Mrs. Ralph J. Champ, 59, succumbed Sunday [October 2, 1955] at her home on route 1, Winlock. Mrs. Champ, born Sept. 22, 1896 in Arlington, Wash., is survived, in addition to her husband, by a daughter, Mrs. Lynne Pope, Algona; sister, Mrs. R. D. Campbell, Winlock; three brothers, Robert Wallace [Wallis], Spokane, and William and Hugh Wallace, Arlington, and three grandchildren. The deceased was a member of the Presbyterian Church. Funeral services will be held Wednesday at 11 a.m., at the John W. Boone Chapel in Chehalis with the Rev. George Shuman officiating. Cremation will follow. [Interment in Winlock Cemetery]
Location: Snohomish County WA
Josephine Brown 1877-1946 (Mrs) Les Brown 1880-1969 Lowie Brown 1901-1905 Robert A Brown (Nick) 1932-1964 Sul-ka-Dun 1806-1911 Fred Enick 1900-1910 John Enick 1868-1943 Sam Enick 1872-1915 Annie Joe 1813-1913 Captian Moses 1822-1920 Lillean Price 1937-1937 Willie Price 1896-1911 Johnnie Sauk 1820-1912 Sally Sauk 1845-1913 Charley Snooks 1838-1908 Lilly Tomie 1906-1911 Mattie Wa-Wet-Kin 1818-1916 There were 7 more names that were under 8 yrs.
DANIEL O. PEARSON. – One of the most respected and honored of all of Washington’s citizens is the pioneer of Stanwood whose face looks at us from the opposite page. He is one of those whose integrity and universal kindness, as well as public spirit and business enterprise, are of the truest need in laying the foundations of a community. Mr. Pearson was born at Lowell, Massachusetts, April 11, 1846. His parents were Daniel and Susan (Brown) Pearson, who now reside near Coupville, Washington. The first removal of the family was to Salmon Falls, while Daniel was yet an infant.
MICHAEL McNAMARA. – This prominent resident of Skagit county was born in Woodstock, Canada, in 1848. His early years, however, were spent in Milwaukee, Wisconsin, and at Chicago, where he completed his growth and education at Chatham, Canada. In 1865 he came overland to California, and the next year reached Puget Sound, finding employment ten years in the logging camps. In 1876 he was able to set up a business of his own, keeping a hotel at Stanwood, and three years later building his present commodious hotel, the Ruby House, which is first class in every respect. His own residence
SEWELL M. KNAPP. – Mr. Knapp is a native of Penobscot County, Maine, where he was born July 19, 1853. He was raised on a farm, and remained at home until he was twenty-three years of age. In August, 1875, he came to California, where he remained but a short time, when he left for Puget Sound, coming direct to Snohomish, finding employment at first in driving a team. Next he worked for about six years in the general merchandise stores of Blackman Brothers, after which he entered into the teaming business on his own account, starting a livery stable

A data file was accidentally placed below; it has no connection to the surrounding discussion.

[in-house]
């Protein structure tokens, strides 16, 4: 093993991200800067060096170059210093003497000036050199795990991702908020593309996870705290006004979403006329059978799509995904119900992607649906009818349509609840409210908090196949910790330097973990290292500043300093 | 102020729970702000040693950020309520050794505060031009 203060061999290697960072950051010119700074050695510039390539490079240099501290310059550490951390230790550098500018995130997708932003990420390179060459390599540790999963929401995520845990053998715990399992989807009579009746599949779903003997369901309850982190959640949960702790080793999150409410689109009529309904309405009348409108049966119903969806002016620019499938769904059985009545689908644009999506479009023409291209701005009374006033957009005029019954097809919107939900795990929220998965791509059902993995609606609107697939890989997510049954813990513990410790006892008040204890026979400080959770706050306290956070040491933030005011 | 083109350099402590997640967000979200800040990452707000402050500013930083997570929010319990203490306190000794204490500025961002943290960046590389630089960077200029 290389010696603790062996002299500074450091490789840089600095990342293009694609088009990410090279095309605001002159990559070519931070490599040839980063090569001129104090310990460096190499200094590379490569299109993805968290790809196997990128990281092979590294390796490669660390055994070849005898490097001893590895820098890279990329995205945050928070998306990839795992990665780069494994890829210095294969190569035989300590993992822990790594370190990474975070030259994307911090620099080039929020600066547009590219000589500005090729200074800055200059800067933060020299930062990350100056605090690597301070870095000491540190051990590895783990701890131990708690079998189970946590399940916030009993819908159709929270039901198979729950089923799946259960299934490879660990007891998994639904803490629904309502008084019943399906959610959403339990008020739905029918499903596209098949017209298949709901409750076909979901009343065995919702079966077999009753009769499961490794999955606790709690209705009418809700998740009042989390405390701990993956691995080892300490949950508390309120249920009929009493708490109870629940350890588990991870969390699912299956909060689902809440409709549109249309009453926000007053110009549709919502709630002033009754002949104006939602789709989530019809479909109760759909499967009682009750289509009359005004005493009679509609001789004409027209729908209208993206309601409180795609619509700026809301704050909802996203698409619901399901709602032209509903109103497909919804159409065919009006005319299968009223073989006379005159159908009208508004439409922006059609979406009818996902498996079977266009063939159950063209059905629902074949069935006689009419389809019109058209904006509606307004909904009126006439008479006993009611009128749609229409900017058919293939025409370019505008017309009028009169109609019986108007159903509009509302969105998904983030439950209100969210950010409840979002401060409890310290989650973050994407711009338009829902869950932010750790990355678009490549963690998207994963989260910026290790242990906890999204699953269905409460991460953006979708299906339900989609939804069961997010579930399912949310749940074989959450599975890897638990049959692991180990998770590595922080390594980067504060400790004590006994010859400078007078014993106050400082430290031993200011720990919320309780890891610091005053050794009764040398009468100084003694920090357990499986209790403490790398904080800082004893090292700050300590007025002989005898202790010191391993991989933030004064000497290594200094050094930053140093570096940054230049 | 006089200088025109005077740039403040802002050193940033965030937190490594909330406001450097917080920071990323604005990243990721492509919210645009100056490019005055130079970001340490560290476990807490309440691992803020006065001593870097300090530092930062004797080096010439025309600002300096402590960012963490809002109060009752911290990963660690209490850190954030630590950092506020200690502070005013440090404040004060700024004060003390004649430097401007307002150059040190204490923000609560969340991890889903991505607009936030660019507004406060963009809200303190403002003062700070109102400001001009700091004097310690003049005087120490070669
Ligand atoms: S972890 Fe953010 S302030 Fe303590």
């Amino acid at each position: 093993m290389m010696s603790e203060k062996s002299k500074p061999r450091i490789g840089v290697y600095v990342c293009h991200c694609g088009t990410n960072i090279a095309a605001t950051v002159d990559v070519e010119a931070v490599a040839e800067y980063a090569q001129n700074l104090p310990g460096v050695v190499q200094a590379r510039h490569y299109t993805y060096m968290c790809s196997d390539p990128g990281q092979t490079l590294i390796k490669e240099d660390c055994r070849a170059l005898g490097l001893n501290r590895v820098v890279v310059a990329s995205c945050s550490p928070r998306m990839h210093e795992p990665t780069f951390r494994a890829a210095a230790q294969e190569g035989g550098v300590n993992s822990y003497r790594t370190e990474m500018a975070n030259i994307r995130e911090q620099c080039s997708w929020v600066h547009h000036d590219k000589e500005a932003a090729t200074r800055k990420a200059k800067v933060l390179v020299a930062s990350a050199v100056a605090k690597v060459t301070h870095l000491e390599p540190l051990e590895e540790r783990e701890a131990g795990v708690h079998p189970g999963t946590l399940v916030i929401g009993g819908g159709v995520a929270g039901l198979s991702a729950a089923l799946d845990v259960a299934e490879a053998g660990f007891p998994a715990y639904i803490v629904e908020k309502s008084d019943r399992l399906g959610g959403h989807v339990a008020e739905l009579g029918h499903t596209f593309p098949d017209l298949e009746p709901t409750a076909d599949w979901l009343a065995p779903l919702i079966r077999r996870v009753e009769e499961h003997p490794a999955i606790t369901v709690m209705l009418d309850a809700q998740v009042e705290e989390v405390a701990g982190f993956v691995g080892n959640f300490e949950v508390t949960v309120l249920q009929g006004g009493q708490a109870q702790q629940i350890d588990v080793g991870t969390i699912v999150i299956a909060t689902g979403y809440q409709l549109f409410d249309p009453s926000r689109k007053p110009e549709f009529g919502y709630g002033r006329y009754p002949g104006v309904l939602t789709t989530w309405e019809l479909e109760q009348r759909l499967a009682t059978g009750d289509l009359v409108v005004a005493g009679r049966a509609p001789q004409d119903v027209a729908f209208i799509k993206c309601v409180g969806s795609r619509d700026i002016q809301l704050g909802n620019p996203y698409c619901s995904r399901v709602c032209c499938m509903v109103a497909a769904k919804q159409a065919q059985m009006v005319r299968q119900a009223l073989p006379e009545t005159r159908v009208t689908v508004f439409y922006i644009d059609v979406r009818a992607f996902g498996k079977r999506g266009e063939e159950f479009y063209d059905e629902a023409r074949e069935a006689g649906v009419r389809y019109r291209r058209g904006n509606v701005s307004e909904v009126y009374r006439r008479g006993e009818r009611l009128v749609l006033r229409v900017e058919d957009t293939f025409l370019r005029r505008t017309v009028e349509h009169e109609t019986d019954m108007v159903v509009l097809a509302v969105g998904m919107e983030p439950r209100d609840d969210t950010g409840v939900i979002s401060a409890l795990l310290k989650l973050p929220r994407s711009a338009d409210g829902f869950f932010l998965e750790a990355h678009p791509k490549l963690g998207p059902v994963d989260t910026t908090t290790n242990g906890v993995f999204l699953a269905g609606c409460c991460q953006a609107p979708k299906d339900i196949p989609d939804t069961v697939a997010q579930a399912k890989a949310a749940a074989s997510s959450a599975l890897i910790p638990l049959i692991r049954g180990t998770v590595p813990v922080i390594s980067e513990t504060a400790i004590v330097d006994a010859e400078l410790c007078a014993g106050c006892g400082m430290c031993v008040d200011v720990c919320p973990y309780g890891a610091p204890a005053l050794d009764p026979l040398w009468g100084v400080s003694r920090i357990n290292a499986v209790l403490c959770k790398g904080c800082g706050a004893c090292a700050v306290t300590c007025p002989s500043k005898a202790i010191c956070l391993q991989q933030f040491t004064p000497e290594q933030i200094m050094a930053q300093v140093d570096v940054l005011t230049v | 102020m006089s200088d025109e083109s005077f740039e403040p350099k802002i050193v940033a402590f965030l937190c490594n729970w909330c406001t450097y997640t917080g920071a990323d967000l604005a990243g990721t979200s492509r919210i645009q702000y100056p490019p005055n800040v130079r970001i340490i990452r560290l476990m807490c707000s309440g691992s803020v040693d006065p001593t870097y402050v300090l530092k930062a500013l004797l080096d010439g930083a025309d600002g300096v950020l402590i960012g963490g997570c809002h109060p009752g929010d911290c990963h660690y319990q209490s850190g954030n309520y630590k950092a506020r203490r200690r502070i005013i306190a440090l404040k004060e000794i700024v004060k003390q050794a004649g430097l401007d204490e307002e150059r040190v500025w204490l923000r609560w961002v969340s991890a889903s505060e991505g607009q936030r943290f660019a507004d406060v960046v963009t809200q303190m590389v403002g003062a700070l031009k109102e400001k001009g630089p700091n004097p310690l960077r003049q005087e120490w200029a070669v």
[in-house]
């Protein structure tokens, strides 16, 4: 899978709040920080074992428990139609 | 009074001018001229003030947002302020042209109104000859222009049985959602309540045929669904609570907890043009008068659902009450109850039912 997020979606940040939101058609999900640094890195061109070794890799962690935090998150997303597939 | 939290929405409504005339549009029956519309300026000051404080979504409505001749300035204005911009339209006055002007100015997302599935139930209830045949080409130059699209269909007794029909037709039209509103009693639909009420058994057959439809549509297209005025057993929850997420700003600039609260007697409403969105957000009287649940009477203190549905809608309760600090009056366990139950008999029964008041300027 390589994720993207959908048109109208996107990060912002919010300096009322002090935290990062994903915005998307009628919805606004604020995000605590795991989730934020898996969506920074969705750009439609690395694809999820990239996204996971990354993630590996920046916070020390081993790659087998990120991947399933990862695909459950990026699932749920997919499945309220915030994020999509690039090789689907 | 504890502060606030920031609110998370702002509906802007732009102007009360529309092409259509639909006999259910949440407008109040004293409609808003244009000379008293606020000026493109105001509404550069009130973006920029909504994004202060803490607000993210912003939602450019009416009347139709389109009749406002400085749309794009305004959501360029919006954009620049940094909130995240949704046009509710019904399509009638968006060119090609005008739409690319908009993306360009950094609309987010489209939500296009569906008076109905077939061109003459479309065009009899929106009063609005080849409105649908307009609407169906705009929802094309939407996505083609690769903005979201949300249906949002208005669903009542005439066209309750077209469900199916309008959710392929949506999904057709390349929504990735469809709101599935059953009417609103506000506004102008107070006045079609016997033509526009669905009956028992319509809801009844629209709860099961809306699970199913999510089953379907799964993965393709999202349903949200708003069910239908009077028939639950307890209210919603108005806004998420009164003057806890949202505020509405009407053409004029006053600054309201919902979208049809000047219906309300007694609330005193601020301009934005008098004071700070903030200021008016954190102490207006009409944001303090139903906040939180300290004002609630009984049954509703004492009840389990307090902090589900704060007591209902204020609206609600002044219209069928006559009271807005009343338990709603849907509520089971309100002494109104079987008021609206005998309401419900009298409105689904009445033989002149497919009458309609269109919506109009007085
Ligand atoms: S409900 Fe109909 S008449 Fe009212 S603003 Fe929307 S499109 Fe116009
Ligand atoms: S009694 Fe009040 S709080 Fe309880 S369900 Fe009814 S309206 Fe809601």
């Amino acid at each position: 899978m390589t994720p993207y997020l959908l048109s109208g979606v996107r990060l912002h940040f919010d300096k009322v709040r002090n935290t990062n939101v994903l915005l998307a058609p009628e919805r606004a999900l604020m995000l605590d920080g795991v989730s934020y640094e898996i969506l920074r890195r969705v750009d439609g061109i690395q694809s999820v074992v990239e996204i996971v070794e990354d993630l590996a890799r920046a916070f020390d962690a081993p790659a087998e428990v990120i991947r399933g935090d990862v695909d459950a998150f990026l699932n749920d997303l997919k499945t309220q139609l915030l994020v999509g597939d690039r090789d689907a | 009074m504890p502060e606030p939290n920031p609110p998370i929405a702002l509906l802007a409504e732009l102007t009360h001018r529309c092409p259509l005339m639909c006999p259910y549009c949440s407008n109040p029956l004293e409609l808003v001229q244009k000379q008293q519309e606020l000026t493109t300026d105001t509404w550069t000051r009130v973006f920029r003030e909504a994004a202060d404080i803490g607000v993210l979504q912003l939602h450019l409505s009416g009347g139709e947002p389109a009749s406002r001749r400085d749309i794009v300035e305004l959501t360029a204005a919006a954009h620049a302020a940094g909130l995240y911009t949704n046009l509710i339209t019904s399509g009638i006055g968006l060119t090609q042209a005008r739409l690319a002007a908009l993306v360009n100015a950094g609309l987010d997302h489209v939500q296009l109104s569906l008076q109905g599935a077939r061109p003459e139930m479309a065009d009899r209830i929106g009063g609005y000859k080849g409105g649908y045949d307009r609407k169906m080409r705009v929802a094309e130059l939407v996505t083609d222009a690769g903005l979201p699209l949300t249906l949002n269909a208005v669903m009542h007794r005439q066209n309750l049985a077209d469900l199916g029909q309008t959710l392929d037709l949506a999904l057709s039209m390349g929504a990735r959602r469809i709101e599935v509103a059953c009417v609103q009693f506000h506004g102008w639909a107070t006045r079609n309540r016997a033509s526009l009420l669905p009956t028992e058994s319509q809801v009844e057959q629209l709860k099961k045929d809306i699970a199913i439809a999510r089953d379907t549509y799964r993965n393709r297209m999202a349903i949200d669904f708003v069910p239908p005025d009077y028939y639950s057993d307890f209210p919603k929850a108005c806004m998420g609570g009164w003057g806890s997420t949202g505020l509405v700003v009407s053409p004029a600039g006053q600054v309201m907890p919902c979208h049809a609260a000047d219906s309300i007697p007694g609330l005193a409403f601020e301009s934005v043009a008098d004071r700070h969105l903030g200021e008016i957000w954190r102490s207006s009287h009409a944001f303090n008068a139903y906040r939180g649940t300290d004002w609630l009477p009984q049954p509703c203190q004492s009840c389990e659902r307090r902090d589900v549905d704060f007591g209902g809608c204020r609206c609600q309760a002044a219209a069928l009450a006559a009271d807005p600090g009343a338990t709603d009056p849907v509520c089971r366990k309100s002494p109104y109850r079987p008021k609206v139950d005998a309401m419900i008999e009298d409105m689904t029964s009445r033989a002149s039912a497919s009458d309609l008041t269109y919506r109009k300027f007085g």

ULMER STINSON. – Mr. Stinson is among the most successful of the lumbermen of the Snohomish, and like the most of his compeers in this business is a native of Maine, having been born in Kennebec County in 1836. He lived, was educated and gained his business head in his native town, leaving it only at the age of twenty-seven. From his youth he was a lumberman and logger. But in 1863 he determined to try business upon a somewhat larger scale, and selected this coast as his field. He mined a year in Nevada county, California, but tiring of
HON. EUGENE D. SMITH. – This pioneer of the logging business of the Snohomish river, a portrait of whom is placed in this history, is a representative man of the Puget Sound country, and almost a typical American. Of large and fine proportions physically, self-reliant, capable of taking a hand at any business, even at politics or war, or, with a little brushing up, at almost any profession, he at present contents himself with being proprietor and patron of the handsome town of Lowell, Washington, and conducting large logging operations, on his own estate of four thousand acres in Snohomish
DR. HENRY A. SMITH. – Doctor Smith was born in Wooster, Ohio, April 11, 1830, and is the son of Nicholas and Abagail (Teaff) Smith. His father, who was a Baptist minister, died when he wa but nine years of age, and left his mother a widow with eleven children, Henry being the youngest son. When he was about sixteen years old he moved with his mother and one sister to Mount Pleasant, Iowa. Soon afterwards he entered Alleghany College, Pennsylvania, and studied medicine. In the spring of 1852, in company with his mother and one sister, he started west
MYRON W. PACKARD. – This leading citizen of the lower Sound was born in Madrid, St. Lawrence County, New York, in 1830. At the age of twenty-three he left his native place, where he was in the mercantile business, coming as far west as Illinois, and in the same year journeyed on to River Falls, Wisconsin. That was his home for seventeen years, three of which were spent in the Union army, from which he was mustered out as a quartermaster-sergeant. In 1870 he came to Washington Territory, bringing his wife and family of five children, and located on White
HON. HIRAM D. MORGAN. – This gentleman, whose portrait appears in this history, and who is so well known up and down the Sound, has had a varied pioneer life since 1853. He is a native of Ohio, having been born at Mount Ayre in 1822. During his boyhood, his parents moved to Marion and other portions of the state; and in the course of his development he learned the carpenter’s trade, which has ever been a great reliance to him. In 1846 he came out to Oskaloosa, Iowa, and in 1853 became one of the Davis party to cross